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IMG: Gersh Kuntzman
The Burger Wars  
A fancy schmancy New York restaurant now charges $50 for a hamburger. What’s next a $15 slice of pizza?  

    Jan. 21 —  And you thought North Korea and the United States were involved in the bitterest arms race in the world. Turns out, that nuclear-tipped confrontation is nothing compared to an ongoing current standoff between two of New York’s top restaurateurs.  

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  I’m talking, of course, about The Burger War.
       Perhaps you don’t need more evidence that Manhattan Island is not merely literally cut off from the rest of America, but here’s another example anyway: The owner of a fancy restaurant in Midtown (how fancy? Well, he named it after himself — but only using his initials. And in small letters, too!) has just unveiled a hamburger that costs $50.
       The $50 hamburger at Daniel Boulud’s db Bistro Moderne is crafted from ground sirloin, stuffed with foie gras and braised short ribs and topped with shaved black truffles (because, let’s face it, an unshaven black truffle is so uncouth). Calling it a burger is like saying Dolly Parton has nice features.
       It’s anything but a burger—in fact, it’s a bovine parody of that old Reese’s Peanut Butter Cup commercials where a guy walking down the street with a chocolate bar crashes into a guy carrying an open jar of peanut butter and a new taste sensation is born.
       “You got foie gras, truffles and sirloin in my hamburger!”
       “Well, you got hamburger all over my foie gras, truffles and sirloin!”
       What makes this latest salvo in The Burger War even crazier is that even in New York City, $50 is a lot of money. I mean, with $50, you could buy a few hours of parking in a Midtown garage. You could buy part of a ticket to a Knicks game. You could even buy enough ground beef to make 60 plump, juicy half-pound hamburgers.
       It’s bad enough that Boulud is peddling high-end steak as a hamburger just because he puts it on a roll (sorry, a Parmesan bun)—but the motivation behind his moo-clear proliferation is suspect.
       The only reason Boulud is hawking this $50 black-truffle sirloinburger is because one of his competitors- Marc Sherry, the owner of a 135-year-old steakhouse called The Old Homestead—had dethroned his $28 burger last week by unveiling the city’s first $41 burger, a 20-ounce mound crafted from American Kobe beef.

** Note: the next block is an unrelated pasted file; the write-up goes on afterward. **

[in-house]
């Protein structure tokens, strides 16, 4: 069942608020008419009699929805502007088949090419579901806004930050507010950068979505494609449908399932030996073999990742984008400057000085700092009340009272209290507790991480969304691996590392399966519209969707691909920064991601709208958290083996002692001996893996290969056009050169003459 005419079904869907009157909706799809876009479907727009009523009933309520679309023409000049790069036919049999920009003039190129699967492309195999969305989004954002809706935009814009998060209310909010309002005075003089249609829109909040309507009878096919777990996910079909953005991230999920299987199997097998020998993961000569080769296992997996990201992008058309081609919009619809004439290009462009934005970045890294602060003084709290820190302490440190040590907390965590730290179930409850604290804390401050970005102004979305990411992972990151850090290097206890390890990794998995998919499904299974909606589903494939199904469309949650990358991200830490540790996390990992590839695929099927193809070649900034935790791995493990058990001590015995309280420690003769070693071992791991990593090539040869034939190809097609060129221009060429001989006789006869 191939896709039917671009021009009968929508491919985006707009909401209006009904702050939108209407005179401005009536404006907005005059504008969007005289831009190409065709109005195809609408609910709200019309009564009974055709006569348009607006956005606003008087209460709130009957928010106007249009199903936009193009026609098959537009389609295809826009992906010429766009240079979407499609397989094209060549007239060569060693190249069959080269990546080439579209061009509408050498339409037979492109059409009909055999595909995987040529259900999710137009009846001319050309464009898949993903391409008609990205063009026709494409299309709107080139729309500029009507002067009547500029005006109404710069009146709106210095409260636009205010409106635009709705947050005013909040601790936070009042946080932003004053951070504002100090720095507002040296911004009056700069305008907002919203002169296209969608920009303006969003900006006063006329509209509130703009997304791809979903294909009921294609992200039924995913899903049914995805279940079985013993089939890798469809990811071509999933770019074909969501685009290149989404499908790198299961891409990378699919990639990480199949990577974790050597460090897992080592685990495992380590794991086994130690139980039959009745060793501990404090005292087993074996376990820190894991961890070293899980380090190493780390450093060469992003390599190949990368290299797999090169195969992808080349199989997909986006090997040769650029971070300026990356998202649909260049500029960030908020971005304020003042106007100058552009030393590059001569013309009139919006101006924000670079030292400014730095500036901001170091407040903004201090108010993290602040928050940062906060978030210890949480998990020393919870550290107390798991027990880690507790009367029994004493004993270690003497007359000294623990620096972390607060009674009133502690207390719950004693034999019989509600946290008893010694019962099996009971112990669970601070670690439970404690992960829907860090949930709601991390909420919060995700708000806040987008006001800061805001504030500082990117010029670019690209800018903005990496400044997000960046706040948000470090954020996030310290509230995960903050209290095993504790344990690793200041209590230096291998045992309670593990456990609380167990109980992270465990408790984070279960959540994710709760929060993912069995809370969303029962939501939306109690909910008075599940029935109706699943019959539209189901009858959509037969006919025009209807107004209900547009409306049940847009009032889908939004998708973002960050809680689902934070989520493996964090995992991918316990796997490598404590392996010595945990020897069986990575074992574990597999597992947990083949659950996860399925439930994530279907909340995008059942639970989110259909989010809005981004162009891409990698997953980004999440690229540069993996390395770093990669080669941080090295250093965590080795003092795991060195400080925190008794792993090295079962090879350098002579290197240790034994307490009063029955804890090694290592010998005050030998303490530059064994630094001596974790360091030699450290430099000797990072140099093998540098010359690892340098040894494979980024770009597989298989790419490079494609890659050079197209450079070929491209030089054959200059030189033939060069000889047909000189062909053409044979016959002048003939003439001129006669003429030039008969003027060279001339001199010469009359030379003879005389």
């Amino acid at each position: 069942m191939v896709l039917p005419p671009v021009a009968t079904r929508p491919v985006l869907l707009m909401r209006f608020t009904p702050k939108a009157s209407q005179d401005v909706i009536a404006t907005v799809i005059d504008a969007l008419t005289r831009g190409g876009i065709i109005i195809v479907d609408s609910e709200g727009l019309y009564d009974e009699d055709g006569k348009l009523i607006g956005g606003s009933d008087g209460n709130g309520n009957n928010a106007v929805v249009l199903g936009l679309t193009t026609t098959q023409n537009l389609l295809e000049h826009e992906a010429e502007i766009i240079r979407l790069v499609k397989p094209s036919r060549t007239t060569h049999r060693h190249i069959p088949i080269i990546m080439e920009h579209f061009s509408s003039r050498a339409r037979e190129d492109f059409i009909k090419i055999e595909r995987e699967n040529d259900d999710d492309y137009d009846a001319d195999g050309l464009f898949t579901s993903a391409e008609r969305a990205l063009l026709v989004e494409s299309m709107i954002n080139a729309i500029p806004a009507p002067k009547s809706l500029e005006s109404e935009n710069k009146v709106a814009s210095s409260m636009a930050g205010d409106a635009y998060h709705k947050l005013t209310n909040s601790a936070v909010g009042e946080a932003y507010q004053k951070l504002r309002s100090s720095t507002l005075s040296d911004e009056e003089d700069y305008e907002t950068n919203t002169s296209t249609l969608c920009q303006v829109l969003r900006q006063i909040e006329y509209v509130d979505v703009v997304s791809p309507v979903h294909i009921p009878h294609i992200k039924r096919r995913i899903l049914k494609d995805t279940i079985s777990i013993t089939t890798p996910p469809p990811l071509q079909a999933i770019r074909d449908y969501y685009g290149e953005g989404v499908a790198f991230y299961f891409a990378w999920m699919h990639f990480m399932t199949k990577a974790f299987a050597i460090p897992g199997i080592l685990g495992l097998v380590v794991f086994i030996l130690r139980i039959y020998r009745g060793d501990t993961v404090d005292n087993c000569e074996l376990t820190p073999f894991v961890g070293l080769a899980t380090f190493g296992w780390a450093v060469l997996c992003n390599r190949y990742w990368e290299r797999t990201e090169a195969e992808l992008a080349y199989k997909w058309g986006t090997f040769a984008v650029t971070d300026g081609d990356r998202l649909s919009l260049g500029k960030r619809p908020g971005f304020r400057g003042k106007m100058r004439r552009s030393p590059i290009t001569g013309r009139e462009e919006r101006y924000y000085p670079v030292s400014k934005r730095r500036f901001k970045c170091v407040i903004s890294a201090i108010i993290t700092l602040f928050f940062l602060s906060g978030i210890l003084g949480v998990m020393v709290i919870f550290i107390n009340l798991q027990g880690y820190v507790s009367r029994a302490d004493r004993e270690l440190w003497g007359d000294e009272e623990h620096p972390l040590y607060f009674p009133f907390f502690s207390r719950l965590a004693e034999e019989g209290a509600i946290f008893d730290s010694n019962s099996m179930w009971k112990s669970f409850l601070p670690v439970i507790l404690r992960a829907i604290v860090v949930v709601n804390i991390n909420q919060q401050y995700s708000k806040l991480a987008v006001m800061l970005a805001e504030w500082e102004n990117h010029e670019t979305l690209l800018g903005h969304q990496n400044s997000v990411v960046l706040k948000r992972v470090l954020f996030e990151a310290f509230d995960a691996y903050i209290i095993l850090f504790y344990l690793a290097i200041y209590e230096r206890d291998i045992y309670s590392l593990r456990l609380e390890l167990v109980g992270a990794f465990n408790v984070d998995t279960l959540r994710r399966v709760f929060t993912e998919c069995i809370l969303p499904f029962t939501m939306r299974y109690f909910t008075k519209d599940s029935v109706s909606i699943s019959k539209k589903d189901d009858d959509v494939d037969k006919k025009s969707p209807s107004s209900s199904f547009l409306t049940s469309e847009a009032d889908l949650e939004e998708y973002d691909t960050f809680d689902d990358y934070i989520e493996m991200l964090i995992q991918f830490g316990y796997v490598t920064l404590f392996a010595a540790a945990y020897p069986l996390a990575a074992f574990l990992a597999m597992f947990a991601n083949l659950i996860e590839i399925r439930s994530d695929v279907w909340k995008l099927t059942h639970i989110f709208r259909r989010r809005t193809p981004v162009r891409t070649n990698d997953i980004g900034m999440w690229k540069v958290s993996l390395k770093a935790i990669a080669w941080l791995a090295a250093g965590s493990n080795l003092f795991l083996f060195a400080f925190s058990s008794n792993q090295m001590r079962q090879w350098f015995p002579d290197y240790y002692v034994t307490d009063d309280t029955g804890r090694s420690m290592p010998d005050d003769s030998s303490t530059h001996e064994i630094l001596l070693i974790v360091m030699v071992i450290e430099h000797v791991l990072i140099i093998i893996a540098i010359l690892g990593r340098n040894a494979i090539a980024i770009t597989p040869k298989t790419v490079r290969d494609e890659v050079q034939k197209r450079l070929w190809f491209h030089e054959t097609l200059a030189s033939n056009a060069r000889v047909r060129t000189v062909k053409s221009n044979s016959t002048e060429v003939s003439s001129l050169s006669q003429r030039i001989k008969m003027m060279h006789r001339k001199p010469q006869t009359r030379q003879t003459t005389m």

In a prior era, these two men would’ve tested each other’s manly mettle by racing to build the tallest building or break the sound barrier. Now, they create overpriced hamburgers.
       As a child of the 1970s, I can recognize the doctrine of Mutually Assured Destruction when I see it in action. We are at the brink of utter madness. And I say that having eaten The Old Homestead’s Kobe burger.
       It is not so much a burger as a warning shot—a mound of roughly formed Kobe beef, which is prized in Japan because of its high fat content. It arrives covered with a mixture of Shiitake, Portobello, Oyster, Crimini and Lobster mushrooms. The bun—sorry, the Reggiano focaccia—is covered with 13 different baby greens.
       “You don’t put Iceburg lettuce on a $41 hamburger,” Sherry said.
       Like bodyguards, the burger is accompanied to the table by three unmarked dishes of familiar red, yellow and white condiments. But lest one worry that he is adulterating the burger with mere Heinz, Gulden’s or Hellmann’s, the restaurant has fashioned homemade versions: a chipotle ketchup, a stone-ground Champagne mustard and a horseradish aioli (which is a fancy French word for “that’ll be $7, please”).